In the past, powerful women were rather thin on the ground, but that meant that their influence as tastemakers and trailblazers was greater. Let’s just go back a century or so and think of the great actresses in the theatre and, a little later, the early cinema screen. The theatrical diva Sarah Bernhardt, perennially swathed in exotic animal skins; the dancer Isadora Duncan, the first woman to perform in public without shoes or corsets, which scandalised her own sex but delighted men; and Mae West, who took verbal wit as close to obscenity as was allowed in 1930s America and dressed in figure-hugging satin for day and night to highlight her amazing figure (in particular her monumental cleavage). Even Schiaparelli pretended to be shocked by it, but the bottle for the fragrance she called Shocking was modelled on West’s figure. It was a global bestseller.
And the designers who broke the mould were strong, rebellious women such as Schiaparelli and before her, Chanel. As Diana Vreeland once said, Chanel invented the 20th century for women, and she did so by giving them a completely modern wardrobe based on the casual confidence of the country gentleman. Schiaparelli’s great achievement was to make clothes not just witty but also bold. Her rebellious approach to design often resulted in clothes that were more art than fashion. The influence of both designers has been with fashion ever since, as their artistic and commercial success encouraged women as different as Donna Karan, Jean Muir and Mary Quant to follow their own star.
But it has to be admitted that the greatest influence of all over women’s dress in the second half of the 20th century was not a woman but a very young man. We’re talking about Yves Saint Laurent, of course, the gentle revolutionary. His Rive Gauche line and the many boutiques where it was sold brought fashion in line with the age of the customers, once comfortably (in every sense) in their late thirties or forties, now early twenties or even teenage. It was true revolution and it swept across all fashion capitals: Ossie Clark, Zandra Rhodes and, just a little later, Vivienne Westwood, Alexander McQueen and John Galliano took London to the forefront of rebel fashion, led on and encouraged by the music and club scene, which was, for at least a decade, stronger in the English capital than anywhere else across the globe.
The new feel was all about raw, fearless creativity and it appealed to both sexes, for whom My Generation by The Who almost became an international anthem for youth across the globe.
And then we come to the most influential of all modern demon rebels. I am thinking of Marc Jacobs who, stimulated by Kurt Cobain, Courtney Love and the music of Nirvana, and above all, their poverty-chic secondhand clothes way of dressing, created the most trendsetting collection of the last years of the 20th century. Labelled grunge, it horrified many mainstream-fashion followers, other designers and much of the media, but young “outsiders” loved it. Here, finally, was a look that rebels around the world could identify with. Most of it could be replicated by buying secondhand clothes at markets and thrift shops and doctoring it, making a fashion entirely the individual’s own. More powerful than punk, which suddenly looked too formulaic and predictable to many, grunge had the short-term result of getting Jacobs sacked from Perry Ellis. But, in my opinion, it set Jacobs on his dramatic rise to becoming the most influential designer since Yves Saint Laurent himself.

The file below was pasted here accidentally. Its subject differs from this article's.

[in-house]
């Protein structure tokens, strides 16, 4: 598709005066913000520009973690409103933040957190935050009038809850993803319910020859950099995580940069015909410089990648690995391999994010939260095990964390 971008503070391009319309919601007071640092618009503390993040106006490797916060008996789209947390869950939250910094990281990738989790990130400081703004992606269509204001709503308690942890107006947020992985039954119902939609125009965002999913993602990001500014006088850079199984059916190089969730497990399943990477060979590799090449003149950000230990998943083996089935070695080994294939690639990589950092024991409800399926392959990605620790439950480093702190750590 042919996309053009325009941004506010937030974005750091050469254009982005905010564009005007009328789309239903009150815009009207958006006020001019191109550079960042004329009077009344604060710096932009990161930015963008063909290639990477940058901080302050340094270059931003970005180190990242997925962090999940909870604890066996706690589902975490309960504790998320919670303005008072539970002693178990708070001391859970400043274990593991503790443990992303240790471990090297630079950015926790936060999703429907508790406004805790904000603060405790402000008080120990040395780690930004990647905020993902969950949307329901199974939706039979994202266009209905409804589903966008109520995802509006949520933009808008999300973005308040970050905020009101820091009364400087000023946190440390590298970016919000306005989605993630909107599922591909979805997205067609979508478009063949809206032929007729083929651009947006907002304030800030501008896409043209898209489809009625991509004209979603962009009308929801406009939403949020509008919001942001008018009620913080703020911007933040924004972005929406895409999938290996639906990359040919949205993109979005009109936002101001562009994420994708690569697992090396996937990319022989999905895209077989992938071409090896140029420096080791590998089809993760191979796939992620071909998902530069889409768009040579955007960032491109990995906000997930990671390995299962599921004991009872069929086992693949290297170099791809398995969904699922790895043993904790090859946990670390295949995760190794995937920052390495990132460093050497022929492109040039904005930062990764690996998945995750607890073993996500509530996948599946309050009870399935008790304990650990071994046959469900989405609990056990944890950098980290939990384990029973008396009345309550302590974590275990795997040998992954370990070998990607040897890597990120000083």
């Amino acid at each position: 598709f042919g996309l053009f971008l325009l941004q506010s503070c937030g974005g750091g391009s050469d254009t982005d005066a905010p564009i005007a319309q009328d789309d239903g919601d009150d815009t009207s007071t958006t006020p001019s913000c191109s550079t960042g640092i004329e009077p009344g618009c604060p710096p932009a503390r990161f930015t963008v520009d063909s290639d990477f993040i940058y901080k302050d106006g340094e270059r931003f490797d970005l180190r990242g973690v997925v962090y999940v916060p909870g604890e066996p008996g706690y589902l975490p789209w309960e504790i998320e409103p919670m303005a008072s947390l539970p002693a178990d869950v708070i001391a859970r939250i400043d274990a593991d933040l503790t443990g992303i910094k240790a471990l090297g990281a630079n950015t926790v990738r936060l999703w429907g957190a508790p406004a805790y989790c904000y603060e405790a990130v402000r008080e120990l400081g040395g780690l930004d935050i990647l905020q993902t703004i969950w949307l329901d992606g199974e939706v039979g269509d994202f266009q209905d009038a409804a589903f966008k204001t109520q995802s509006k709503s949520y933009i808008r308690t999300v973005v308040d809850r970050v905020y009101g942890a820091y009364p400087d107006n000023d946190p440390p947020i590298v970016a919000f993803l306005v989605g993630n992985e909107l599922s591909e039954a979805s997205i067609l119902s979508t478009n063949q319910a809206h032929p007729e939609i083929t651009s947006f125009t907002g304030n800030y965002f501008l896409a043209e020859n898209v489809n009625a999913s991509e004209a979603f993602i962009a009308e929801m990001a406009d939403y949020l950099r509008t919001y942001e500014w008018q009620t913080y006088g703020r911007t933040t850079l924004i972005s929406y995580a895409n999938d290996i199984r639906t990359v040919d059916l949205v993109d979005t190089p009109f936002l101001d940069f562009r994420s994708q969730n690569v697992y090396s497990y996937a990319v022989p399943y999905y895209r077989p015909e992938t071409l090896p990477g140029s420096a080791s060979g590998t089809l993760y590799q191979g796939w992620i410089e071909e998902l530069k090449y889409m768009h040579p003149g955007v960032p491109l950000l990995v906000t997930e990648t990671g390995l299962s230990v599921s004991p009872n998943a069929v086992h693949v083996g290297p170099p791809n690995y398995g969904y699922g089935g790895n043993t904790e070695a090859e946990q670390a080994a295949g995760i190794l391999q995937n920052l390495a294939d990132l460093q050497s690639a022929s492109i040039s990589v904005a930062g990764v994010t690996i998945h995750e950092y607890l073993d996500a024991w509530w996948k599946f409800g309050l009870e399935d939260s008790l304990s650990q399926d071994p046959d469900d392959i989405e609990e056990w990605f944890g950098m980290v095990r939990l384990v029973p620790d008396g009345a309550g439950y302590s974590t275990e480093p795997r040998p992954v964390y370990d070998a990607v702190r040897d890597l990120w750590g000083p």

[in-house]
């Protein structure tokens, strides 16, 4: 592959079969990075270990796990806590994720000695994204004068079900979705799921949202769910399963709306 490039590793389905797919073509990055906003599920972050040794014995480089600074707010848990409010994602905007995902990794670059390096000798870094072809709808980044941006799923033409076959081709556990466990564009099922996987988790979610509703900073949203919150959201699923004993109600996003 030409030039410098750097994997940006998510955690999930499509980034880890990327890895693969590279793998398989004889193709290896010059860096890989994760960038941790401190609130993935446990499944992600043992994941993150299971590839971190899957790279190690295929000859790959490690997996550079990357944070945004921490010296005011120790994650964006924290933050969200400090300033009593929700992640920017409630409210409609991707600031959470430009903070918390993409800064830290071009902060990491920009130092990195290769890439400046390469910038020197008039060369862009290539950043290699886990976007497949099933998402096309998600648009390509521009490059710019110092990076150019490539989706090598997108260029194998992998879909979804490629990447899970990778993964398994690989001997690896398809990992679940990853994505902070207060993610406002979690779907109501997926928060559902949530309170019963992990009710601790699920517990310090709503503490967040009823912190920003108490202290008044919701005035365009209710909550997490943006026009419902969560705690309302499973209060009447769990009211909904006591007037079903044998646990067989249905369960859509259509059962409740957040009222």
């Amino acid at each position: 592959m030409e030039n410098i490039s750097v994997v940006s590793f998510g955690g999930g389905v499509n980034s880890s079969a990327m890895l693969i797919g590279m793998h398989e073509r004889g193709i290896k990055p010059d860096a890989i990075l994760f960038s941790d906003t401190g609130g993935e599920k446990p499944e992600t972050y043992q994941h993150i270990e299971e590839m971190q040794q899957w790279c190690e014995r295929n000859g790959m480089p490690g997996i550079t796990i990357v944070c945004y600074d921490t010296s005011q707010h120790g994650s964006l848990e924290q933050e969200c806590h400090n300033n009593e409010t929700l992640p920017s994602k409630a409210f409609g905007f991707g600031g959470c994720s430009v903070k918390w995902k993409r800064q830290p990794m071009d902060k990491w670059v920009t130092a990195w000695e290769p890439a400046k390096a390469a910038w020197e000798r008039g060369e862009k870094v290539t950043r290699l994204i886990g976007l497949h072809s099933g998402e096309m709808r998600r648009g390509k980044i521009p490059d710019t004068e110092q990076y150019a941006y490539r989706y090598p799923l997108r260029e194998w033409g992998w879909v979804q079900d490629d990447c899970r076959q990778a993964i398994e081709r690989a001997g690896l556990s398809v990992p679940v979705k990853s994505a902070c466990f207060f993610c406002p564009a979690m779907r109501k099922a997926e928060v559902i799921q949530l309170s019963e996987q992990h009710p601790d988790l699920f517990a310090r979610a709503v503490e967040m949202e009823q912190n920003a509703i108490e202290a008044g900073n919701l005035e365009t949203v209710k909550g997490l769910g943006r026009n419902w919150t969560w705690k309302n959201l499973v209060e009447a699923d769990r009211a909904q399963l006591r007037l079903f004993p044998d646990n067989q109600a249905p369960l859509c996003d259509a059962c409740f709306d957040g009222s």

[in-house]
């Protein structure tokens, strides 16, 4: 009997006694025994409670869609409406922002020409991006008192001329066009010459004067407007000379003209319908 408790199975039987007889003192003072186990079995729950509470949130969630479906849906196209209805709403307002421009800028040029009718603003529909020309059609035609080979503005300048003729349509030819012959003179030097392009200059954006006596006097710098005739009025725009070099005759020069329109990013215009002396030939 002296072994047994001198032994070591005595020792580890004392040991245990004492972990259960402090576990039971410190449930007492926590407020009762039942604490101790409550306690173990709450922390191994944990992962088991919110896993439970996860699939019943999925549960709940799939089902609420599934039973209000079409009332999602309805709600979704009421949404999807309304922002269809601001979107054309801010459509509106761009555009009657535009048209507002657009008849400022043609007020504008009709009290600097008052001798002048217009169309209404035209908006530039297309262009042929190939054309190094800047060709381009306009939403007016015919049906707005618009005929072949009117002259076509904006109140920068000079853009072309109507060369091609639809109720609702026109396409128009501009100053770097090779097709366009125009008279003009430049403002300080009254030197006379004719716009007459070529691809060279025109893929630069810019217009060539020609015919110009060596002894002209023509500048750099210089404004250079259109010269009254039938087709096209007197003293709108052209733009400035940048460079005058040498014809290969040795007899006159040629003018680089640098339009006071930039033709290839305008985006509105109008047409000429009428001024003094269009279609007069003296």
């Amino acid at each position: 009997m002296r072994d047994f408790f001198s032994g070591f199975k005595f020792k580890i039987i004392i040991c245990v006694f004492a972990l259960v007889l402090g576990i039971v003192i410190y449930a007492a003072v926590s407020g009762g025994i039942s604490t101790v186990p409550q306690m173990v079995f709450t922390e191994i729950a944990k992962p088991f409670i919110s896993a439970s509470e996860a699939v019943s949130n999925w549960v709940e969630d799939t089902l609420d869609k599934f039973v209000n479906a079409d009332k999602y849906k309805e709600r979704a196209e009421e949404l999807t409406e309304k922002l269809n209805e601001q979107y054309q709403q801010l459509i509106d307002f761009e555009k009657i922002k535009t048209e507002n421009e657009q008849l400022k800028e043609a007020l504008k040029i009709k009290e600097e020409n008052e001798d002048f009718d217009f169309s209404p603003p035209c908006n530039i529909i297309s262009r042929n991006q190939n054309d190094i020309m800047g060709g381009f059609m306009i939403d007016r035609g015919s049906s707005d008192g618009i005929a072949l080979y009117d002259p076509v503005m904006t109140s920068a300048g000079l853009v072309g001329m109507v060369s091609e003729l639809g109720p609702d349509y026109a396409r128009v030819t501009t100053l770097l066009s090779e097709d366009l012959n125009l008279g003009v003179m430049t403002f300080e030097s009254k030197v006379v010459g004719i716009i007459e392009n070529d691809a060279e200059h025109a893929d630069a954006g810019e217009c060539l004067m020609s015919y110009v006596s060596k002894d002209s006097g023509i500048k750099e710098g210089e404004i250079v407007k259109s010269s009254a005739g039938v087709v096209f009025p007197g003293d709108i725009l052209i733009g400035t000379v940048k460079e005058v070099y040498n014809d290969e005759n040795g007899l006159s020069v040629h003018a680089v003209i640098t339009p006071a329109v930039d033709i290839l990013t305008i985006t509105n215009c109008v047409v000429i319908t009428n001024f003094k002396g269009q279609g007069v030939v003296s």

But now all designers can be rebels and they will nearly always find women who believe in – and understand – what their rebellion is about, women who do not need a lead from singers such as Madonna and Lady Gaga, as in the past, but prefer to identify with each other.
And yet, the reason for all rebellion – undermining the status quo in order to make a new orthodoxy – is still very much alive in fashion and, surprisingly, shows its strength most uncompromisingly in Paris, which is still, even today, the fashion leader it has been without any serious rival since the 18th century. And the new generation of designer that has gravitated there is teaching us a new language of fashion. We may not like it, but we need it.
We need to remember that demon rebels begin by frightening and end up leading us to pastures new and fertile. So when you next see a DHL shirt paraded on a supercool rebellious catwalk, don’t be irritated, don’t be scared. See it for what it just might be: the first, tentative search for a new language of fashion from a designer who has realised that none of the old and oft-repeated tropes and attitudes can satisfy the new rebel demons.
But I guess that, looking back, it is powerful women who have the strength of their convictions to such an extent that they are a deep part of their personalities – the demon rebels – who get it first and are prepared to put up with insults, rejection and even physical hostility from both sexes rather than give up their beliefs. We only have to think of Marchesa Casati in the early part of the previous century who once gave herself a serious electric shock while wearing a wired-up out t of her own concoction. Her reason for doing so? The thing that should always fuel new fashion: the fact that it has not been done before.
Let’s not forget that fashion moves forward by providing us with “electric shocks” that literally change our attitudes. We need the fearless designers who are prepared to face insults and derision for what they believe in but we also need women such as Daphne Guinness and Blow, who support them by proudly and courageously wearing their creations. As rebel demons know, that which is initially scoffed at often (but not always) becomes the desirable norm.
Text by Colin McDowell
Illustration by Stephen Doherty
Taken from the latest issue of 10 Magazine, REBEL HEART, on newsstands now…